A measure of success in today’s world includes corporate social responsibility. As a leader, you weave corporate social responsibility (CSR) in your company plans. You are thinking about your brand image with respect to CSR. You are thinking about your employees and your company mission. All of these include CSR.
However, you may not be familiar with all the aspects. For that reason, it’s helpful to know the 4 types of CSR. You may know the overall theme or idea, yet may not know Carroll’s Four Part Model. Therefore, we will be taking a look at Carroll’s pyramid, and what is included in the four types of Corporate Social Responsibility.
What is Carroll’s Four Part Model of Corporate Social Responsibility?
First, Carroll’s pyramid is a framework that helps businesses understand the responsibilities they have to society. The model includes 4 responsibilities: economic, legal, ethical, and finally philanthropic. Understanding this model, and incorporating these responsibilities in your business can make a big difference.
1. Economic Responsibility
First up, economic responsibility. The foundation of the social responsibility pyramid rests on a business’s ability to be profitable. Yes, that’s right! CSR includes the need to be profitable. The economic responsibility creates a balance between the next 3: ethical, legal, and philanthropic responsibilities. A company needs to survive in order to support the community. Economic responsibility is overall a positive. We see the negative side to this layer when a company maximizes profits above all other responsibilities.
2. Legal Responsibility
The next level of the pyramid is legal responsibility. This defines a company’s responsibility to follow all the laws and regulations that apply to the business operations. We can think about the tax regulations in certain states, countries, or regions as one example. Further, one can think about the health and safety of employees. Many regions mandate certain rules or laws to follow when employing others. A further example would be meeting regulations set by the FDA. These laws are in place to protect consumers from becoming ill. Naturally, failing to be legally responsible has many negative consequences.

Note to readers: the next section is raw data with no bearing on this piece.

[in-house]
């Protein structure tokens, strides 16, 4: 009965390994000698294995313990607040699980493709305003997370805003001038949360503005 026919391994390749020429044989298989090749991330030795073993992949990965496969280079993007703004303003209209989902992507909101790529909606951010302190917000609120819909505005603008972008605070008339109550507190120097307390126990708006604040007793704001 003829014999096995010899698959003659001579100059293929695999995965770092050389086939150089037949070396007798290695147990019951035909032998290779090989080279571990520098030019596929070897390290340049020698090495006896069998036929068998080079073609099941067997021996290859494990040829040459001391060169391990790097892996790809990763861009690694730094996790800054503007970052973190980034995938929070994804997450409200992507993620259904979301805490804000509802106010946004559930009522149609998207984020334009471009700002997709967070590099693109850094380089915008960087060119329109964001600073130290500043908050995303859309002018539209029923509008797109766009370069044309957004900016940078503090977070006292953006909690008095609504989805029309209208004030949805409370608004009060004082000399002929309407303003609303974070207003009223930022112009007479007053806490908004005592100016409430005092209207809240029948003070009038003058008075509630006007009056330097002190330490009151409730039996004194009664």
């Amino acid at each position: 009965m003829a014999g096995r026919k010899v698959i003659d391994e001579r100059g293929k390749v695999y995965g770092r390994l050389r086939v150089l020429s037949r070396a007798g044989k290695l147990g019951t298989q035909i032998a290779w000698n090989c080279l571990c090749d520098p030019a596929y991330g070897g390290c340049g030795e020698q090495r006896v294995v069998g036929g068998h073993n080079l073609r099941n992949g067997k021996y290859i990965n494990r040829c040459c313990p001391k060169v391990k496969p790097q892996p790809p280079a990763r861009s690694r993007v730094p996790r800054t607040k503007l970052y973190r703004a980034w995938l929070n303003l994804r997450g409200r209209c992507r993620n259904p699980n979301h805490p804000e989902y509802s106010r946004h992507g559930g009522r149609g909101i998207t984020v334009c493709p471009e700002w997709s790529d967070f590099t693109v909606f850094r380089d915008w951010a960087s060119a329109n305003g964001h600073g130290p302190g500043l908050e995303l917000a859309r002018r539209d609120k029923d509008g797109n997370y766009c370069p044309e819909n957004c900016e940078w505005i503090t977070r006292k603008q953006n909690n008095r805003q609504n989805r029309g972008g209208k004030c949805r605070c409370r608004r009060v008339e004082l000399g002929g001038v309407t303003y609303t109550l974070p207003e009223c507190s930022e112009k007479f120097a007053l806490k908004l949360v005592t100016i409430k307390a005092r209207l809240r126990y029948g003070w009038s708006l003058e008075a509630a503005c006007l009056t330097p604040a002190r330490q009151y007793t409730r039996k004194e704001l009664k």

3. Ethical Responsibility
Following legal responsibility on the pyramid is ethical responsibility. Many times, we think about ethical as doing the right thing. Doing the right thing, even though it may not be a law. Generally, ethics go beyond a certain region’s laws and follow the social or cultural norms of that area. Therefore, a company should not be just obeying the law, but also be willing to do business ethically. Although this is not an obligation for your company, it is in the best interests. Customers and employees will be more likely to support your team when making ethical decisions.
An example could be fair working conditions, working wage, working hours, or age of employed worker. Depending on the country or state, laws differ and your team will have to decide how your business is operated and who your business works with. It is up to management to make moral decisions that will ultimately impact consumers, employees, the environment, and this business itself.
4. Philanthropic Responsibility
The final piece on the pyramid is philanthropic responsibility. Businesses are expected to give back to their communities. Similar to ethical responsibility, this is not an obligation or law for most countries. However, incorporating philanthropic responsibility has many benefits. Businesses being philanthropic improves brand image. Further, consumer engagement increases & employees are more likely to apply for a job. The nature of this responsibility is completely voluntary and is guided by your company’s desire to take part in social activities.
Naturally a company can donate part of the profits from the first section of the pyramid — economic. However, philanthropic does not always have to be money that is donated. Teams can donate time or products. With that, leaders can create a volunteer program to allow for volunteer days or volunteer time off. For that, you may want to include a volunteer policy which will help to manage and coordinate your team. The social responsibility of a business is to make sure that they can affect social, economic, public health, and environmental changes in a positive way.
As a review, the four types of social responsibility include: economic, legal, ethical, and philanthropic. These responsibilities are all complementary to each other and are great to incorporate to your corporate plans. You can review our commitment to these goals through our B Corp Certification.
Finally, we at Selflessly are always happy to help with your philanthropic goals. Please feel free to reach out anytime with questions about Corporate Giving or Volunteering Programs. [email protected]